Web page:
The Futurological Congress… Not Yet (or Not at All)
To many readers, Stanislaw Lem was one of, if not the most, inspiring author of Poland science fiction landscape. With an impressive vision of the future, science and mankind, Lem masterfully penned poignant stories filled with vivid emotions, thrills and sometimes, a sharp sense of humor that captured millions. Sadly for his admirers only a few of his dazzling novels have been adapted to film. The list of those available in North America is so small that one could say it is practically nonexistent. For a long time, all we had was the Russian and the American adaptation of Solaris.
Now, another title joining the two versions of Solaris is The Congress, hitting selected theaters and video on demand this month.
Ari Folman’s movie is loosely, loosely based upon Stanislaw Lem’s classic science fiction novel The Futurological Congress. Half real action, half animation, with a cast worthy of interest, what can go wrong?
Quite simply, this is not The Futurological Congress. In fact, this is no congress at all.
In Folman’s version, we fellow Robin Wright as she plays herself in a near feature. With the imminent death of her career, her manager is pushing for a second life with some new technologies: the studio will scan her, her emotion and her art, in order to build a digital version for a future flick. This is the first part, the live action one. It sounded interesting at first, at least to me… even if this part of the plot was nowhere to be found in the original book.
The second part, the animated one, is not really worth of describing. Questionably animated, Wright goes to a fancy hotel and has doubts about reality.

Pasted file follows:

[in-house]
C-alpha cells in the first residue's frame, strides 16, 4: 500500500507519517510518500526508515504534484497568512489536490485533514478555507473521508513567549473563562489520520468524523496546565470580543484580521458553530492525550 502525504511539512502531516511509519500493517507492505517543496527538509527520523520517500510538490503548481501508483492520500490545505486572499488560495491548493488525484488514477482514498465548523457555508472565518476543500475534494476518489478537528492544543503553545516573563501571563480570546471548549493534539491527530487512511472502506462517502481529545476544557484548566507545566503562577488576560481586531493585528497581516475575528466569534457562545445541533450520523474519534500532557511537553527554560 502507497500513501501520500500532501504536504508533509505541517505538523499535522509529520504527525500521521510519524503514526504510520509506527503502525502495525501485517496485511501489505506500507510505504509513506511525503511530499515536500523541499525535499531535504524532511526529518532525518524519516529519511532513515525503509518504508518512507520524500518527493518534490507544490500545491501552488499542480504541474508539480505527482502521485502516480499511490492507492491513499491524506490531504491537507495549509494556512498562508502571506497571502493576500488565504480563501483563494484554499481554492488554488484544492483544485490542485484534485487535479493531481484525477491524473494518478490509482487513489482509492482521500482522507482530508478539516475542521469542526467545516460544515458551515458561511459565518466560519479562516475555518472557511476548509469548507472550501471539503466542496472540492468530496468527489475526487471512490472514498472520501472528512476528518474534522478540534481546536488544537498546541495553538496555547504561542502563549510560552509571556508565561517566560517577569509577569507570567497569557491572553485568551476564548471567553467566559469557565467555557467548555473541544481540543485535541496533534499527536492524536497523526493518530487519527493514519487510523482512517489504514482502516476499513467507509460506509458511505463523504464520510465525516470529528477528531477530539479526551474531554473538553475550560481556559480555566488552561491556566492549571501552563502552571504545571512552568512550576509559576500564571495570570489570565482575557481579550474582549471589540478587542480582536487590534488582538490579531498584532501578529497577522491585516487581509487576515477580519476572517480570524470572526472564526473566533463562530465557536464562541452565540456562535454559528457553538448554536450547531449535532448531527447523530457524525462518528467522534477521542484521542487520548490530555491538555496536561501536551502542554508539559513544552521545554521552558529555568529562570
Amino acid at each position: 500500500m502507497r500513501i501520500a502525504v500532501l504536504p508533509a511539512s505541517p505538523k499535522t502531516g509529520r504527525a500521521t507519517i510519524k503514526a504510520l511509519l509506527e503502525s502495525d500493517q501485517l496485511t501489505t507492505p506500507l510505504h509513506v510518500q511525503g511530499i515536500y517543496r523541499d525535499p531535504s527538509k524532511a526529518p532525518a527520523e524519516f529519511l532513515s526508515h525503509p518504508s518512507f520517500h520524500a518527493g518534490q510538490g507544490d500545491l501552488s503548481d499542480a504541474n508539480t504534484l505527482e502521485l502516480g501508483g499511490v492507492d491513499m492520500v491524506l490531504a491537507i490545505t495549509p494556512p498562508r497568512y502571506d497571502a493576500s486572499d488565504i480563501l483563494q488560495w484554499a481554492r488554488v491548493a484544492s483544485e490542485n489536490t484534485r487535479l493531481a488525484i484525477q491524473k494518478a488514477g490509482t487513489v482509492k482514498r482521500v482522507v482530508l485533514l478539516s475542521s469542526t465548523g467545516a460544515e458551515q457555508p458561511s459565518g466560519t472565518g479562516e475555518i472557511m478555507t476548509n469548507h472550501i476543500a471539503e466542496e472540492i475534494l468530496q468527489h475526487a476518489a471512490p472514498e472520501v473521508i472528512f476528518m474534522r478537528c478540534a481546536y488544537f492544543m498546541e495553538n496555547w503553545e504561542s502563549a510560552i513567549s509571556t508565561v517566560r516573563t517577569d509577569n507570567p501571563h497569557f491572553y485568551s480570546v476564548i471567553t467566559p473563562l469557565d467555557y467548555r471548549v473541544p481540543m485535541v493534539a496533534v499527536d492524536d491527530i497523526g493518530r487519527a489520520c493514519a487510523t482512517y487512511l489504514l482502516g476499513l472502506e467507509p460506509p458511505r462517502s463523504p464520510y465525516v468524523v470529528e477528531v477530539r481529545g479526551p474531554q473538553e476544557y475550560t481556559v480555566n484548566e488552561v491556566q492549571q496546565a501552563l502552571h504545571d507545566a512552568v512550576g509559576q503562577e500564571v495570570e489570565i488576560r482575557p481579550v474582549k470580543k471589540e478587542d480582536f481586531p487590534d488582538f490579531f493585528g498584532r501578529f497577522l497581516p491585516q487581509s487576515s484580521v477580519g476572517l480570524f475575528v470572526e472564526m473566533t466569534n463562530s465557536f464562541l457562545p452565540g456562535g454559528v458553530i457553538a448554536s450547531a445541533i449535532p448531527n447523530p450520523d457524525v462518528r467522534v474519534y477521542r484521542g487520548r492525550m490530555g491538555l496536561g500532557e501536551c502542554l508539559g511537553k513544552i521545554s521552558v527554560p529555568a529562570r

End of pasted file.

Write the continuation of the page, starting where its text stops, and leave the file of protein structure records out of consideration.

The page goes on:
If the first part could have been something. The direction is so lifeless that it is hard to keep any interest in the plot. Beautifully filmed, the onscreen drama causes lingering suffering for anyone looking for any references to Lem’s novel, or even emotions. On top of that, is it sane for a movie to tell the audience:
“OK look, Robin Wright is playing herself, but Harvey Keitel plays a manager and Paul Giamatti plays a doctor! So believe in her because she plays the real her, and believe the others playing fictional characters?”
Personally, I do not think so. If Robin plays herself, ain’t it just natural to assume that in this reality, Keitel and Giamatti do exist and are themselves well-known actors? Anyhow, the result is still a lifeless drama based on a good premise that shares nothing with the book.
The second part shares a bit with the novel: it takes partly place in an hotel. If in the book, the protagonist checks in for a Futurological international meeting, this is nowhere to be found in the film. Is there even a congress? I could not say. It’s animated. But still, it is boring and will test the mental toughness of any of Lem’s fan looking for… Lem.
So, in conclusion no, this is not a new movie based on a Stanislaw Lem’s work. It pretends to be. Pretty convincingly. But it’s not. No. Before Spending any dime or time on The Congress, go buy yourself Soderbergh’s Solaris (still painfully missed on Blu-Ray) or even better, find yourself a copy of the German TV show Ijon Tichy: Raumpilot. Even with no subtitles, this is a fantastic treat.
The worst with The Congress is that it might deter potential readers of the book, who contains some mesmerizing ideas and mind-opening concepts that have lost nothing over the years. Please, read it. Read it to the end.
The Congress is opening in selected theaters and Video on Demand on August 29th.